1. The land bearing S. No. 70 admeasuring 3 vighas 1 vasa (1 acre 32 gunthas) situated in the limits of the village of Jetalpur in Baroda Taluka belonging to the respondents came to be acquired by the Government for the purpose of construction of houses for the members of the staff of the Electricity Board, at Baroda, in pursuance of a notification issued on 11-4-60 under s. 4 of the Land Acquisition Act, hereinafter to be referred to as 'the Act'. Jetalpur village adjoins the Alkapuri area of Baroda City. The owners of that land claimed Rs. 98,010 by way of compensation under Section 23 of the Act before the Special Land Acquisition Officer, who awarded in all Rs. 9,995-80 nP, inclusive of solatium at the rate of 15 per cent on the amounts of compensation. It was valued at the rate of Rs. 4800 per one acre of land. Feeling dissatisfied with that award, a reference was made under Secti0on 18 of the Act by the Land Acquisition Officer at their instance in the Court of the District Judge at Baroda. The claim made therein was at the rate of 10 annas per one square foot of land i.e., at the rate of Rs. 27,225 per one acre of land. That claim together with other claims made by them came to be allowed by the Joint Civil Judge (S.D.) Baroda who heard the reference. The opponents were thereby directed to pay Rs. 48,655-20 np. And the costs of the reference to the claimants with interest of 4 per cent on the above amount from the date of possession to that of payment. Feeling dissatisfied with that order passed on 25th February 1963 by Mr. N. J. Patel, Joint Civil Judge (Senior Division),Baroda, the opponents have come in appeal before this Court.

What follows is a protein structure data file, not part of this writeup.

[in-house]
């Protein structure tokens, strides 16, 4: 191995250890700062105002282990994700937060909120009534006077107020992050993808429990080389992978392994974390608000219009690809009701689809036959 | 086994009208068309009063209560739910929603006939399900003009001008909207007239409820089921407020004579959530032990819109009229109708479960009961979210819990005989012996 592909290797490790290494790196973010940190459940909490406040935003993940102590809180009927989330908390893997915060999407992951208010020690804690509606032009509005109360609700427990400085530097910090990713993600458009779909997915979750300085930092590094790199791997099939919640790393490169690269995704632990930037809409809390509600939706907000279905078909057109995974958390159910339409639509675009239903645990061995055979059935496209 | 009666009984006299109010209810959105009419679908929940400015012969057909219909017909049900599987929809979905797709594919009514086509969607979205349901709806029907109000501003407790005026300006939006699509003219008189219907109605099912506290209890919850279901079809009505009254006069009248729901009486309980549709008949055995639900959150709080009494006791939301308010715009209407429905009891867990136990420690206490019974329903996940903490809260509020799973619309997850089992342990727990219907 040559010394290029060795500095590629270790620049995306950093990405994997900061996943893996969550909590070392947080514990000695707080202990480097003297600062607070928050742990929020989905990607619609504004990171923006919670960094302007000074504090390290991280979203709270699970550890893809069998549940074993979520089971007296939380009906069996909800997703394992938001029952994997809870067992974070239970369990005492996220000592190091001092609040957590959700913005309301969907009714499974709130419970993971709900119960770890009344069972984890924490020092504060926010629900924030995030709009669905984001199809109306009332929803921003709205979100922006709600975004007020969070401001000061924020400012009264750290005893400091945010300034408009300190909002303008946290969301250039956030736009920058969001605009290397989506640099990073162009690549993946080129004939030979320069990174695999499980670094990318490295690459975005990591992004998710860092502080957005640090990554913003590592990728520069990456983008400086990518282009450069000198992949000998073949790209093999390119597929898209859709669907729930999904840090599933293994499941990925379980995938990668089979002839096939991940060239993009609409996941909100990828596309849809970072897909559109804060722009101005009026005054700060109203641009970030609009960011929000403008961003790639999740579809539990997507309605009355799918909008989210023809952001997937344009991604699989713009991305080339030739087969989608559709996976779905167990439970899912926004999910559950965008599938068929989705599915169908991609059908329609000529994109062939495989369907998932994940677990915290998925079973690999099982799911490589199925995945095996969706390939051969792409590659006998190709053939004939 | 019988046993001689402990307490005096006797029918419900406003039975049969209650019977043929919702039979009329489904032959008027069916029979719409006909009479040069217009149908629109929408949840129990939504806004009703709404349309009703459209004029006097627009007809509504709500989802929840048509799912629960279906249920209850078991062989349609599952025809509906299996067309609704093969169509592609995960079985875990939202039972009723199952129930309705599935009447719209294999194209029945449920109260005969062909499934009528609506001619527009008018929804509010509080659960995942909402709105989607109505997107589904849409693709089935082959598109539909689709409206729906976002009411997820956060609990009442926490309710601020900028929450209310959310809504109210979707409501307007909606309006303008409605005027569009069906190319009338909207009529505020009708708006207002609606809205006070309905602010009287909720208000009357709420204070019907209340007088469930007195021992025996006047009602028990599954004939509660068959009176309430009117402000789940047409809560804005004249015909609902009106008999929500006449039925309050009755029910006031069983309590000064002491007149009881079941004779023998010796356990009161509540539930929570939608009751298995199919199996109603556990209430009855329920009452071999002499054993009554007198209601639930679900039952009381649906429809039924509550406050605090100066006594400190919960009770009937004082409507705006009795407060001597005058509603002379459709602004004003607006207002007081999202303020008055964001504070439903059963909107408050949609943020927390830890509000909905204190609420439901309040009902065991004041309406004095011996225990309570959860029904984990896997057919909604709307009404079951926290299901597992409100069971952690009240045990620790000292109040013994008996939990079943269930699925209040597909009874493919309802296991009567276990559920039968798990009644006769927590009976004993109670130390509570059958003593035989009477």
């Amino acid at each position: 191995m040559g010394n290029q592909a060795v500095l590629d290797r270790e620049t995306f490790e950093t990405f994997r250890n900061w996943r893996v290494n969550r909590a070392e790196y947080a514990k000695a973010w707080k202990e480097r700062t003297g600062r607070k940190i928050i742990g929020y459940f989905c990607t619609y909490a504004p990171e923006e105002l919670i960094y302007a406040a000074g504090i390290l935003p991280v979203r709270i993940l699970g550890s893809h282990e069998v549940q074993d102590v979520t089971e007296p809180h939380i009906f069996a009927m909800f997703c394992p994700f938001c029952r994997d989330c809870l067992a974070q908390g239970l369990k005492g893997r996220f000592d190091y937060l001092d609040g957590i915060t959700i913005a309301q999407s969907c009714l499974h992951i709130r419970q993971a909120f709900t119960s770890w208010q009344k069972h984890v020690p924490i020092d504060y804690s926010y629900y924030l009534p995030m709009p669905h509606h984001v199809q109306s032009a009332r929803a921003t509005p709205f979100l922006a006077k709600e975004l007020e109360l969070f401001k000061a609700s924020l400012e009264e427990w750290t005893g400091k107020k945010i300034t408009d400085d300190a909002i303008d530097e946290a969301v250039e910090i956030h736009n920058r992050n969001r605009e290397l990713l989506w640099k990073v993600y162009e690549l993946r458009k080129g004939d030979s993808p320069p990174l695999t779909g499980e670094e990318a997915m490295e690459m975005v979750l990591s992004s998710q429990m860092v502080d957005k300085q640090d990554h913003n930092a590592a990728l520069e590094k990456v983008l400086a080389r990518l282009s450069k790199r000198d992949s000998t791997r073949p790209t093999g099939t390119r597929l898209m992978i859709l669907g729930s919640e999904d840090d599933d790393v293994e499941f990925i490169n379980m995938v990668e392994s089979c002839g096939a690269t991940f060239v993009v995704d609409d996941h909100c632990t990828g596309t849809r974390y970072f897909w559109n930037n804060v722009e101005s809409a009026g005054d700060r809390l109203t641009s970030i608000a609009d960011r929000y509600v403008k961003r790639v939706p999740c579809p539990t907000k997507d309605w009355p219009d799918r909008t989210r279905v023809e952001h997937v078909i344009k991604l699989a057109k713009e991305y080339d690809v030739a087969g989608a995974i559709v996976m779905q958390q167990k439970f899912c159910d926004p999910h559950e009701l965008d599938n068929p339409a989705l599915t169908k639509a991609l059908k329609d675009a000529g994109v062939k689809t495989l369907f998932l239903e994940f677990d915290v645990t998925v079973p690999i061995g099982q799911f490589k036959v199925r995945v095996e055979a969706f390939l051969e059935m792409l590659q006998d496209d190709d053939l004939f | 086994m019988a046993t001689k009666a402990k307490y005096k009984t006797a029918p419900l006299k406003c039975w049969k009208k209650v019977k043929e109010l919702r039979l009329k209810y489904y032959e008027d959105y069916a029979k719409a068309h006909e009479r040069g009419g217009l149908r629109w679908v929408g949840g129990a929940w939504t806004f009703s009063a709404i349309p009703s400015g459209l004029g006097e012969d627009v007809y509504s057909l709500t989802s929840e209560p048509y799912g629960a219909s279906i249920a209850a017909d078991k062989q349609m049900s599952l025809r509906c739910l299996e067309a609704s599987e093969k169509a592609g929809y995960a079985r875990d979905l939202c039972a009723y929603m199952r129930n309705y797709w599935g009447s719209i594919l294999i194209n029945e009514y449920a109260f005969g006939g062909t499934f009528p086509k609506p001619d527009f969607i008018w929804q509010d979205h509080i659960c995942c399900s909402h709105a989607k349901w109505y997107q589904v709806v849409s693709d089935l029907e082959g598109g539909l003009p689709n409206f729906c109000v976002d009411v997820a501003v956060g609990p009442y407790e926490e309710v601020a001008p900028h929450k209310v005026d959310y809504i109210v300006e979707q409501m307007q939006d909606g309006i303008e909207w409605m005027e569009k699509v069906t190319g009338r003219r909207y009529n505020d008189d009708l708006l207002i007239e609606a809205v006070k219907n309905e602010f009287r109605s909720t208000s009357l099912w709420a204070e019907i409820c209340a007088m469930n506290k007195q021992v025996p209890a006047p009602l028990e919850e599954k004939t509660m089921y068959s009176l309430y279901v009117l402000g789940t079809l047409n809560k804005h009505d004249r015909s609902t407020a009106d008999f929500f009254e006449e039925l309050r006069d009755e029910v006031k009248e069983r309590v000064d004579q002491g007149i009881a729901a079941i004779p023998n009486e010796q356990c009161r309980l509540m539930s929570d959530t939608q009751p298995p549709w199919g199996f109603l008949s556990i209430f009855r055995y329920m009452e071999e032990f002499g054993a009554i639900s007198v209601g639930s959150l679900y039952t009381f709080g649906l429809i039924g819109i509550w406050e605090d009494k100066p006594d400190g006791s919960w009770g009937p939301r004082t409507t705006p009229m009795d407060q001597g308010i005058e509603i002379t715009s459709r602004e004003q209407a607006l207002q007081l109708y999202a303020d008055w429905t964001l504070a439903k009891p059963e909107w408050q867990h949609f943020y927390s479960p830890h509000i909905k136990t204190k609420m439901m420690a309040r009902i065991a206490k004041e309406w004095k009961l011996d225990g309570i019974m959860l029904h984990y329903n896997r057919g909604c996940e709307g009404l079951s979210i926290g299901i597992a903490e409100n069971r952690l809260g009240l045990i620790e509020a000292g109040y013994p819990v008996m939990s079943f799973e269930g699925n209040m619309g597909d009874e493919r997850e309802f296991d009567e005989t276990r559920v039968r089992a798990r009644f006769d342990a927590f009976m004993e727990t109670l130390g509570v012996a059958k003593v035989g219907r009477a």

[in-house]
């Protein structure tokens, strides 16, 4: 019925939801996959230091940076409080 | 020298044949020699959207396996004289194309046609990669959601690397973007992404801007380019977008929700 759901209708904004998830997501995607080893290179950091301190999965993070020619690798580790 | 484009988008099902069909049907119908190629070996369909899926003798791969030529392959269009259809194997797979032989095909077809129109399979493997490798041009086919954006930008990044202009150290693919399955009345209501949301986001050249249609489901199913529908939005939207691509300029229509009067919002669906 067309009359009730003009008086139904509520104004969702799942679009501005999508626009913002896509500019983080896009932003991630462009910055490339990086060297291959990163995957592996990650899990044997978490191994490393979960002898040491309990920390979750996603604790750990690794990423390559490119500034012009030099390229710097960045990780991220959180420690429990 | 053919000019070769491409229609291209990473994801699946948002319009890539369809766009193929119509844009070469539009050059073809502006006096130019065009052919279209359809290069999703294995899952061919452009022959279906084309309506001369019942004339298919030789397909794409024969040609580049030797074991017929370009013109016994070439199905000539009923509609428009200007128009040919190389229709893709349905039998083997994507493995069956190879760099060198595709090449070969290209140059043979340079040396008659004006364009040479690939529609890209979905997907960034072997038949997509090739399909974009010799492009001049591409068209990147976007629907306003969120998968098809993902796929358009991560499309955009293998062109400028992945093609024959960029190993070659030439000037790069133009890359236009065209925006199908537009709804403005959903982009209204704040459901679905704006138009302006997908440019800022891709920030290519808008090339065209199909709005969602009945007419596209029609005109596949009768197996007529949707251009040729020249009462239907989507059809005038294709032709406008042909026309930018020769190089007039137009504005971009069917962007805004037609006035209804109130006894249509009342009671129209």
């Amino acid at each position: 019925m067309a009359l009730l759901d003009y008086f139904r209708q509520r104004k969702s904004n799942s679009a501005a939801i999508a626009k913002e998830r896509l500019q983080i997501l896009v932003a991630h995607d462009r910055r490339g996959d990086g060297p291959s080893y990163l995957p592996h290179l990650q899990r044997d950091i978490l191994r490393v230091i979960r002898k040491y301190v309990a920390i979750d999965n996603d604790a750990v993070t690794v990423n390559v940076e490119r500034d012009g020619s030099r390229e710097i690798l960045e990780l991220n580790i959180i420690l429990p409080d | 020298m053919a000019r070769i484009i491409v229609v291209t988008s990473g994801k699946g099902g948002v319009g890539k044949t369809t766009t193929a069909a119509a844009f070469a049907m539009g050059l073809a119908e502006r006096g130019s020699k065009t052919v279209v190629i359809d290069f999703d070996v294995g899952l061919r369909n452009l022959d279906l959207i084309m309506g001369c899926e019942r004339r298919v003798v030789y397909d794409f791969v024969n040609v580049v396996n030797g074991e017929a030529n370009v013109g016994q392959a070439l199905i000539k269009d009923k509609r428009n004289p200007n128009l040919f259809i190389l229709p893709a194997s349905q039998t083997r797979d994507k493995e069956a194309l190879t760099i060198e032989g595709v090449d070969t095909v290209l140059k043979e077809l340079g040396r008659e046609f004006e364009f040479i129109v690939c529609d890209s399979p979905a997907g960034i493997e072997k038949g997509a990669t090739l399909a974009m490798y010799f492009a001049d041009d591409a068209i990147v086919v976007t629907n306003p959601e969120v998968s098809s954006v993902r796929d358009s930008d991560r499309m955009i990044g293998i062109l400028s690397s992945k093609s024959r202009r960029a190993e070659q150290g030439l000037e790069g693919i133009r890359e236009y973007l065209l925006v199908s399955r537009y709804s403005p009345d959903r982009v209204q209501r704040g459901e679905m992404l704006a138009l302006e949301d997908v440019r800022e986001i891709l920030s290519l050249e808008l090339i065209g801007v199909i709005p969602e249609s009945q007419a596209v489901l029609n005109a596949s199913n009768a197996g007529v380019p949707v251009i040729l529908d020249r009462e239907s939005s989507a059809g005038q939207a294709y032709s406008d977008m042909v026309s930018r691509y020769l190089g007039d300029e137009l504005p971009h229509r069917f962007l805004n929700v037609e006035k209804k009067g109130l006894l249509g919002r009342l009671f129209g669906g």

2. The map Ex. 44 shows the situation of S. No 70 as also other survey numbers situated in the Race Course Circle and round about the same. This S.No. 70 is situated in the Race Course Circule and that Race Course Circle is outside the municipal limits of Baroda, though no doubt it adjoins the minunicpal limits. In other words, the circular Race Course Road is the end of the municipal limits of Baroda. It further appears that a road coming from the Baroda Railway Station joins the Race Course Road at a point opposite to S. Nos. 70 and 74. S. No. 74 belongs to Government and the passage for S. No. 70 appears to be passing through that land for going on to the road to the east. It appears further clear from the evidence on record that at the time of the acquisition of the land, there was existing various socieites such as Alkapuri Co-operative Housing Society, Milan Co-operative Housing Society. Gautamnagar Housing Society and Sarabhai Co-operative Housing Society round about and in the vicinity of that area. At a distance of about 100 feet from the land under acquisition there was the State Transport Workshop, Sarabhai Chemical Works, as the evidence discloses, is at a distance of about a furlong or so from the land under acquisition. There were some other factories though no doubt at some distance from the acquired land in that area. The land under acquisition was an agricultural land and it was not converted for non-agriculural use so far. While the area within the municipal limits had much developed this aprt of the area where the land under acquisition is situtated though not developed so much, it can be said to be having a building potentiality for the reason that it was situated in a fairly good and developed area.